The excitement {and relief} of the New Year

Or: “How Mason Ball jars, Superman poop and the wisdom of a brain-injured husband helped me see the new year in a whole new way.”

Photo courtesy of:  christmasstockimages.com

Photo courtesy of: christmasstockimages.com

Perhaps it was the psychological benefit of knowing 2012 was behind us, but I slept last night for the first time in a very long time.

I am honestly and truly looking forward to 2013…it’s a reset button for a renewed spirit, much like a good night of sleep can do for a weary soul.

On New Year’s Eve, Dan and I stayed up past his bedtime to ring in the new year together. There was no party to attend, champagne to drink, or fireworks to send off into the night sky. It was just the two of us, comfortable in our own skin, reminiscing about the year as a whole. As we lay on the living room couch with the sounds of the celebrations of the world around us in the background on the TV, I broke into conversation. I really needed to know the answer to this burning question…

“Dan, are you glad 2012 is over?”

“I suppose. 2012 wasn’t that bad. We have our home, our family and each other. What more could you ask for?”

I sat there and thought about his words. They took me by surprise, but then again, I was not surprised at all. Dan has a knack for seeing things to its absolute core.

I had a flood of both good and bad memories in my mind as I reflected on the year. We had many triumphs, yet many obstacles placed in our way. For every obstacle or uncomfortable memory, I had a good one to offset it and create balance. What I didn’t have was the ability to just see the good and narrow it down to one complete and happy sentence like my husband had done. Was it the lack of short-term memory from his brain injury that allowed him to be so concise and so hopeful? Had he forgotten the bad, or was it something inside him that could only remember the good?

Either way, I wanted that attitude of gratitude; one that could only see the good and release the bad in a flash.

Don’t get me wrong. I think I have an exceptional ability to focus on the positive and to buckle down through the negative and drive on. I just wish the negative didn’t remain as much of a memory as it does. Yes, it gives me perspective to savor the good when it happens, but it’s like an apparition that you can only see through the corner of your eye. It’s there. You get a flash of it. Then it disappears until the next unexpected moment, startling you each time it makes itself known. You can’t control it. It comes and goes as it pleases, haunting you and shaking you out of our own perception of reality.

How Mason Ball jars woke me up to my reality

In 2012, I set my mind to learn how to can food for long-term storage. I couldn’t afford to go out and invest in a full-on canning setup, so I scoured FreeCycle to find canning supplies. I dragged Dan into town, much to his dismay, to meet a kind gentleman who had a case of used canning jars. I tried to ignore the fact that he worked at the county dump and likely recovered them from a heap of trash. I took them home and sanitized them. I bought a Blue Ball book on the basics of canning. I put the supplies in my tiny kitchen, at which point Dan said, “So, my guess is these will never be used. They are just going to take up space.”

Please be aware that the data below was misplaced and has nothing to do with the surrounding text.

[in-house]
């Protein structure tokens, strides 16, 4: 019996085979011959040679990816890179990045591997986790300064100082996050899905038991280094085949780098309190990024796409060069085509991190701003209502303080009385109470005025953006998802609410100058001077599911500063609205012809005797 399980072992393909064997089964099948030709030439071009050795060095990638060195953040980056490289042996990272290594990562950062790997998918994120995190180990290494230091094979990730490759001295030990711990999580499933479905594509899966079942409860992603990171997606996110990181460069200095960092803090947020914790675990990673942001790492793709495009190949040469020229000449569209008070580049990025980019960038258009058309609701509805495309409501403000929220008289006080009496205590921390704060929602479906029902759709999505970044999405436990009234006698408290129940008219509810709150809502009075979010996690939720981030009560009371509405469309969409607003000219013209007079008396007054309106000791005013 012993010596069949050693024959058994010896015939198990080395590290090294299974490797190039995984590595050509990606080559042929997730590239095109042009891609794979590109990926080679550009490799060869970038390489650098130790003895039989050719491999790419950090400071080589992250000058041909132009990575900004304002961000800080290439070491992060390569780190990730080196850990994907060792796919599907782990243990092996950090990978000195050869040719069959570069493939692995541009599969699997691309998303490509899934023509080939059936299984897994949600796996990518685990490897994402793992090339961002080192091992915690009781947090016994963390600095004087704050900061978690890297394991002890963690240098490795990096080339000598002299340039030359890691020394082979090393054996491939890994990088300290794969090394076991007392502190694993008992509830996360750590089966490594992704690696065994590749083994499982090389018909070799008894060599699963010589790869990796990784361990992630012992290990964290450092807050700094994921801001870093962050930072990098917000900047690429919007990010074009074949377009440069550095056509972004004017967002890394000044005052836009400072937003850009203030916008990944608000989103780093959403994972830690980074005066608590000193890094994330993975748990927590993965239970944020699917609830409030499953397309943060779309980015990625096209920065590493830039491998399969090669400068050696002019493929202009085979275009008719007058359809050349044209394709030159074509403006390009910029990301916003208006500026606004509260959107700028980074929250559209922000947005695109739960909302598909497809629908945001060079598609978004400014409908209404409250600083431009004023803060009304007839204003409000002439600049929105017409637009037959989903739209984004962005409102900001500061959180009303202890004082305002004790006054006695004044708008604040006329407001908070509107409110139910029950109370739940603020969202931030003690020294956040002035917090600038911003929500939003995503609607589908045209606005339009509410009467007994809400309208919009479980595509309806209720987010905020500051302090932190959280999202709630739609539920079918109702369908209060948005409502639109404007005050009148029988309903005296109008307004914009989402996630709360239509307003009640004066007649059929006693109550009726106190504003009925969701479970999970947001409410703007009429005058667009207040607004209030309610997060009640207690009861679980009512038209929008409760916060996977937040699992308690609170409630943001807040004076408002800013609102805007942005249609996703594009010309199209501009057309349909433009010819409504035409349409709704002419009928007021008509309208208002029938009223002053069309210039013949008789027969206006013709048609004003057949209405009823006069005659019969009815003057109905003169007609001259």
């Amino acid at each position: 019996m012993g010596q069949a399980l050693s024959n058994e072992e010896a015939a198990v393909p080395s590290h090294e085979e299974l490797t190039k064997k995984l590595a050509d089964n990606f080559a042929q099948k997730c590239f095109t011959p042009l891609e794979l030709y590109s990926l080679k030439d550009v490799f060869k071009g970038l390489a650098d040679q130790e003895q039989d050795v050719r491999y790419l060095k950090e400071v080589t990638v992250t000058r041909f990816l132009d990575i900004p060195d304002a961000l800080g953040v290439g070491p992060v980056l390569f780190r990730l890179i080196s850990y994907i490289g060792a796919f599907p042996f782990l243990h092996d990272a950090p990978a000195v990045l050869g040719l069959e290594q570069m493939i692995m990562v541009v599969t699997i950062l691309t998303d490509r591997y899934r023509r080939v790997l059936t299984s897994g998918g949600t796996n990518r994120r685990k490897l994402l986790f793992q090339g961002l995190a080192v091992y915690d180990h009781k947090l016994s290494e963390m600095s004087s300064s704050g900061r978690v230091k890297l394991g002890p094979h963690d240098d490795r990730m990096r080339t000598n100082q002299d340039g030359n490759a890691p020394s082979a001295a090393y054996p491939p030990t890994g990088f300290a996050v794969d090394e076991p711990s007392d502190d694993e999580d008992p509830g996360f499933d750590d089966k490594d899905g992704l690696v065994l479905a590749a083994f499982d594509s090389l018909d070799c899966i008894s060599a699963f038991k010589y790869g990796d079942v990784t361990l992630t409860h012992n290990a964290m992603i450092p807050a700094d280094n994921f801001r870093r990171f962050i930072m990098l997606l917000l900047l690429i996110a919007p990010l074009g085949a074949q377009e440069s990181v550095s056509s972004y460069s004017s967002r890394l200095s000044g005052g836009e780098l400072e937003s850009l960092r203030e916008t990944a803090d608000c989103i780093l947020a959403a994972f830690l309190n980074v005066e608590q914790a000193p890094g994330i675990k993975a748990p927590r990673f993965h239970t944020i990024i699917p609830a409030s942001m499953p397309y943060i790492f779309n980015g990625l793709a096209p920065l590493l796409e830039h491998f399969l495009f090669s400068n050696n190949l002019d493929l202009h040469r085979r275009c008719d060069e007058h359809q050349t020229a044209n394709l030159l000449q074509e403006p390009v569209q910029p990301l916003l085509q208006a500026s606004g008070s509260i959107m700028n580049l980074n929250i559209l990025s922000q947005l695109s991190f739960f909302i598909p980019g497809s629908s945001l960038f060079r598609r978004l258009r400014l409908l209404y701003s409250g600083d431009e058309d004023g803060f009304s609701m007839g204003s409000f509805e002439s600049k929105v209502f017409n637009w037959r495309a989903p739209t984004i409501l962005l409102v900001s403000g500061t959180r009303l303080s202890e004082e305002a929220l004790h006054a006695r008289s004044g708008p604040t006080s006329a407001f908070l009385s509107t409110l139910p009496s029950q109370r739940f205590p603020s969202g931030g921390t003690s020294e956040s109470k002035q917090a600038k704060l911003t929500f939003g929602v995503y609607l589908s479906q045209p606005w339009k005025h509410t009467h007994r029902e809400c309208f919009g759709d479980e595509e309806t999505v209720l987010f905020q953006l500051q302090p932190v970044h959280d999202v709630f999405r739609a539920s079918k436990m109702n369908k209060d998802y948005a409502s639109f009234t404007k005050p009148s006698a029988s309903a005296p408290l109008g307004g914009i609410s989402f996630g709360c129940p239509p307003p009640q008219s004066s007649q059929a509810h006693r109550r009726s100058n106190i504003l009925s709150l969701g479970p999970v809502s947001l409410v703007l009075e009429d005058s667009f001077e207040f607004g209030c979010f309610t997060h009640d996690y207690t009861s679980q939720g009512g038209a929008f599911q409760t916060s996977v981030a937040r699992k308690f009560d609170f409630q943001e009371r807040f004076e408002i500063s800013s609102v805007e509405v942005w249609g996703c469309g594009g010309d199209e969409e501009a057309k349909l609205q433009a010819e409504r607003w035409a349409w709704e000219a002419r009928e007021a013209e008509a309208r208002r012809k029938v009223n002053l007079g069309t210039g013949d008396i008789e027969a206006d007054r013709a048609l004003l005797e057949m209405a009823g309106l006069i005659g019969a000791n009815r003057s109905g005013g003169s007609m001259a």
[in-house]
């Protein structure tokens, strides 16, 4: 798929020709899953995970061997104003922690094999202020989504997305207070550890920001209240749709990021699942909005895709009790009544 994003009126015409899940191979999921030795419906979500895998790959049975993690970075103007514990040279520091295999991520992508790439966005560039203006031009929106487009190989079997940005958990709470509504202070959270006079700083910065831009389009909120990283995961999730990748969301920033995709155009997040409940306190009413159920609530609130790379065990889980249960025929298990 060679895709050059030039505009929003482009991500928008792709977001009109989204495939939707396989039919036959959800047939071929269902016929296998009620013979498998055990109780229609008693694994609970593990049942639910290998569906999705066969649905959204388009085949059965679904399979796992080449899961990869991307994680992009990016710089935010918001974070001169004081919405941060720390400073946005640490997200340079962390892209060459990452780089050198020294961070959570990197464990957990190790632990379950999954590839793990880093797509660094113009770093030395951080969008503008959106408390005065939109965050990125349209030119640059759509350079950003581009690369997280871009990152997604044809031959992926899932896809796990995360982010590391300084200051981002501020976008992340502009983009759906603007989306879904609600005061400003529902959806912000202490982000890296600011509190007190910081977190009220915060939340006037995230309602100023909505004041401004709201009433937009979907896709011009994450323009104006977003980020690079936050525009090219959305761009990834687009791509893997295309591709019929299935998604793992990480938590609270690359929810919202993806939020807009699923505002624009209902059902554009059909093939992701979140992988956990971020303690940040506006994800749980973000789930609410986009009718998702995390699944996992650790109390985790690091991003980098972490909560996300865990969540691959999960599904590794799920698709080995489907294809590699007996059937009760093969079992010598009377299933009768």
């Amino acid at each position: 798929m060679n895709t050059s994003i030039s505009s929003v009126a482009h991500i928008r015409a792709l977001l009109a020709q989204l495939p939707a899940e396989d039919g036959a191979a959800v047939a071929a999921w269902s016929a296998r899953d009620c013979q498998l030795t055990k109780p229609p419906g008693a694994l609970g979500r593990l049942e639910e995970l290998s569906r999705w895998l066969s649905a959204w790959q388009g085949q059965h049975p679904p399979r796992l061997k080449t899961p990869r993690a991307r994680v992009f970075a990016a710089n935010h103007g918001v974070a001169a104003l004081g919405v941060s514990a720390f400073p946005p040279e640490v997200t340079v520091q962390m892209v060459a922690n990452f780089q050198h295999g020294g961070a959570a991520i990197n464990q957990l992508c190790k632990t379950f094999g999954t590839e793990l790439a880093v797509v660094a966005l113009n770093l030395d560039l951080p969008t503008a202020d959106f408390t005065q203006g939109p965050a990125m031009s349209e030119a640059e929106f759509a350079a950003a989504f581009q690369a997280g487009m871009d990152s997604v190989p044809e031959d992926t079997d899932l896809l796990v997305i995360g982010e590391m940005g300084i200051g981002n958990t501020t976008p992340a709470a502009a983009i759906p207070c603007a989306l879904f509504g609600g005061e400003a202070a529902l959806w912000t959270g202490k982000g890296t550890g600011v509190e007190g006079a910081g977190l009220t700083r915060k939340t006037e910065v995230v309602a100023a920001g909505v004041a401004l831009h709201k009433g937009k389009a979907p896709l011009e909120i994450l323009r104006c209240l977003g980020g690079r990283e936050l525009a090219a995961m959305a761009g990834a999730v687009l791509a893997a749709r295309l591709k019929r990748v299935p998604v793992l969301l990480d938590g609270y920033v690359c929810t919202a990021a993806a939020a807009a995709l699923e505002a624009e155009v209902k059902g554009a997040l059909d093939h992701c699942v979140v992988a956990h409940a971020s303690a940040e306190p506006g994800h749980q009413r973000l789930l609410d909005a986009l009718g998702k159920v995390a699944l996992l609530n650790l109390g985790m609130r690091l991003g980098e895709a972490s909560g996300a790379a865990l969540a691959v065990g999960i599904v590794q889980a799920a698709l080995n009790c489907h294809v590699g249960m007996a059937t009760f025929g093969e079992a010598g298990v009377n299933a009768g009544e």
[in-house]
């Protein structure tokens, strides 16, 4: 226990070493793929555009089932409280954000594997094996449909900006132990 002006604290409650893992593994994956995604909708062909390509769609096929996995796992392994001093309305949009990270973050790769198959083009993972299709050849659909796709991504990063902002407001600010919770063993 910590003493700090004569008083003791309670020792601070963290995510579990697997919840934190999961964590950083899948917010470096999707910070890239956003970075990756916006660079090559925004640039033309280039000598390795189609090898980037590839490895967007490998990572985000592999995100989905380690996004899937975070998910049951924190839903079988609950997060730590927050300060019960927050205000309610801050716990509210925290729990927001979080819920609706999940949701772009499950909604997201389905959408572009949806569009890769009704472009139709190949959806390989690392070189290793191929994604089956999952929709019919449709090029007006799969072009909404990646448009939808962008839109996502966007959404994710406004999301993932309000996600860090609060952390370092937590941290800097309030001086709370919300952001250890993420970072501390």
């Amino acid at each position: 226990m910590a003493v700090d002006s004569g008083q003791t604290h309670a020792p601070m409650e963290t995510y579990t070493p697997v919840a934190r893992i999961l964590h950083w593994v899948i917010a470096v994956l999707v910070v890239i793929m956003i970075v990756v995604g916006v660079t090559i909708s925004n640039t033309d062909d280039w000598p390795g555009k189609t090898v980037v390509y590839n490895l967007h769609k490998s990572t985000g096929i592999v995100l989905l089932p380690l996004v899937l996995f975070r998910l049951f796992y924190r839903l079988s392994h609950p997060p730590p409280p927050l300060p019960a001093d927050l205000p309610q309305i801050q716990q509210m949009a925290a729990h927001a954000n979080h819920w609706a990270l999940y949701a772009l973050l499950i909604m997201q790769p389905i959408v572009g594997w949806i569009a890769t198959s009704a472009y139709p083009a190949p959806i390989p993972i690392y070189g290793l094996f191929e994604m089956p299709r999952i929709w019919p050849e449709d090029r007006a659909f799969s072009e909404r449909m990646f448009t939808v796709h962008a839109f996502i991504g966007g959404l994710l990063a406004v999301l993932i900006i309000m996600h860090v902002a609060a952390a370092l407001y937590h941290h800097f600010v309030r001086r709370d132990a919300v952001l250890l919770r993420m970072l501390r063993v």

Offended to a degree, I knew he was right. I knew deep down inside that this was a project I’d never get around to doing. My life is too complicated to just stop and do something new. My days are filled with other critical tasks, and getting through each day is a monumental task when the going gets really tough. There was no room for trivial dreams and aspirations. I had created a ’round-to-it” in my life. What I needed was to turn it into a “square-d’way”.

Recipe found at: http://lostindrawers.wordpress.com/2011/04/20/rainbow-cake-in-a-jar/

Recipe found at: http://lostindrawers.wordpress.com/2011/04/20/rainbow-cake-in-a-jar/

Trying to save face, I decided to get creative with my jars to show they had other uses. I used them to drink my sweet tea. I even made a batch of rainbow cakes in a jar, finding they were perfect for baking at high altitudes. We pooped rainbows for a week after eating them.

It brought back a funny memory from our early days of our marriage. Our oldest son, now 21, was about 5 years old at the time. There was a neat little ice cream shop down the road from us who sold multi-colored “Superman” flavored ice cream. He loved that stuff, but we discovered it created multi-colored results long after it was eaten. I’ll never forget the day that he came running out of the bathroom, pants still around his ankles screaming “MOM! I have SUPERMAN poop!” Sure enough, he had a swirl of red, blue, yellow and green to be proud of.

Oh, how memories come when we least expect them, and how they can linger!

Drake, our youngest son, now asks me on a regular basis “Mom, why do you drink out of the jars instead of using a glass?”

My reply was always the same: “Son, it saves me from having to buy new glasses. These are utilitarian. They have value for this purpose!”

What I really needed to say was this: “Son, they are a reminder that my life is full of hopes, dreams and good intentions. If I didn’t find a use for them, I would wither away with guilt for not seeing those plans through.”